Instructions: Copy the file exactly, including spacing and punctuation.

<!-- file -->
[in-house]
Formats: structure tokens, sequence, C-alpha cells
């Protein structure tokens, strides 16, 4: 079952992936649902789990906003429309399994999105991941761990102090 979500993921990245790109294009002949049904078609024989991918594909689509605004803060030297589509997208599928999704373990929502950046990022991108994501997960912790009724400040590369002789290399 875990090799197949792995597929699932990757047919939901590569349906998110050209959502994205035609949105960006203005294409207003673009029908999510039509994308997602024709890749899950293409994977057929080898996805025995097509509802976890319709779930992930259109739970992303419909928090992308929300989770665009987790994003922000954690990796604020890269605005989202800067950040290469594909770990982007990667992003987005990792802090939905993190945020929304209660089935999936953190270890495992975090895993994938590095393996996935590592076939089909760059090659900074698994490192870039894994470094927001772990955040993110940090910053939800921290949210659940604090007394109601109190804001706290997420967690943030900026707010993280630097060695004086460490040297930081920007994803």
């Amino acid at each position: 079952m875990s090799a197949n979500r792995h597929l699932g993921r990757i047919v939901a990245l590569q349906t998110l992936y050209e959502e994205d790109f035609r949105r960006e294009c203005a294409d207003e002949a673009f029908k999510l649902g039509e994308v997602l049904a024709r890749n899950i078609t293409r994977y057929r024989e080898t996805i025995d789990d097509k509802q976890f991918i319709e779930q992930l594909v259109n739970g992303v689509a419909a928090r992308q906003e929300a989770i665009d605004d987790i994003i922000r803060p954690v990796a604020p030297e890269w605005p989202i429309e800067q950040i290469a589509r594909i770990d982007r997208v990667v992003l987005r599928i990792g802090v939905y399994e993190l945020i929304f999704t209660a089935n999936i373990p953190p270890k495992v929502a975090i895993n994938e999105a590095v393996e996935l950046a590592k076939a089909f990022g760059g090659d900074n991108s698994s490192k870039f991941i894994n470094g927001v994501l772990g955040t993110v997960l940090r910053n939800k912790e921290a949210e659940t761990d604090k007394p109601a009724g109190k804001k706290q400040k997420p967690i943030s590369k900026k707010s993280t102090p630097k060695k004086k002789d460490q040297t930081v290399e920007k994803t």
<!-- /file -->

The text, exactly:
[in-house]
Formats: structure tokens, sequence, C-alpha cells
């Protein structure tokens, strides 16, 4: 079952992936649902789990906003429309399994999105991941761990102090 979500993921990245790109294009002949049904078609024989991918594909689509605004803060030297589509997208599928999704373990929502950046990022991108994501997960912790009724400040590369002789290399 875990090799197949792995597929699932990757047919939901590569349906998110050209959502994205035609949105960006203005294409207003673009029908999510039509994308997602024709890749899950293409994977057929080898996805025995097509509802976890319709779930992930259109739970992303419909928090992308929300989770665009987790994003922000954690990796604020890269605005989202800067950040290469594909770990982007990667992003987005990792802090939905993190945020929304209660089935999936953190270890495992975090895993994938590095393996996935590592076939089909760059090659900074698994490192870039894994470094927001772990955040993110940090910053939800921290949210659940604090007394109601109190804001706290997420967690943030900026707010993280630097060695004086460490040297930081920007994803």
């Amino acid at each position: 079952m875990s090799a197949n979500r792995h597929l699932g993921r990757i047919v939901a990245l590569q349906t998110l992936y050209e959502e994205d790109f035609r949105r960006e294009c203005a294409d207003e002949a673009f029908k999510l649902g039509e994308v997602l049904a024709r890749n899950i078609t293409r994977y057929r024989e080898t996805i025995d789990d097509k509802q976890f991918i319709e779930q992930l594909v259109n739970g992303v689509a419909a928090r992308q906003e929300a989770i665009d605004d987790i994003i922000r803060p954690v990796a604020p030297e890269w605005p989202i429309e800067q950040i290469a589509r594909i770990d982007r997208v990667v992003l987005r599928i990792g802090v939905y399994e993190l945020i929304f999704t209660a089935n999936i373990p953190p270890k495992v929502a975090i895993n994938e999105a590095v393996e996935l950046a590592k076939a089909f990022g760059g090659d900074n991108s698994s490192k870039f991941i894994n470094g927001v994501l772990g955040t993110v997960l940090r910053n939800k912790e921290a949210e659940t761990d604090k007394p109601a009724g109190k804001k706290q400040k997420p967690i943030s590369k900026k707010s993280t102090p630097k060695k004086k002789d460490q040297t930081v290399e920007k994803t």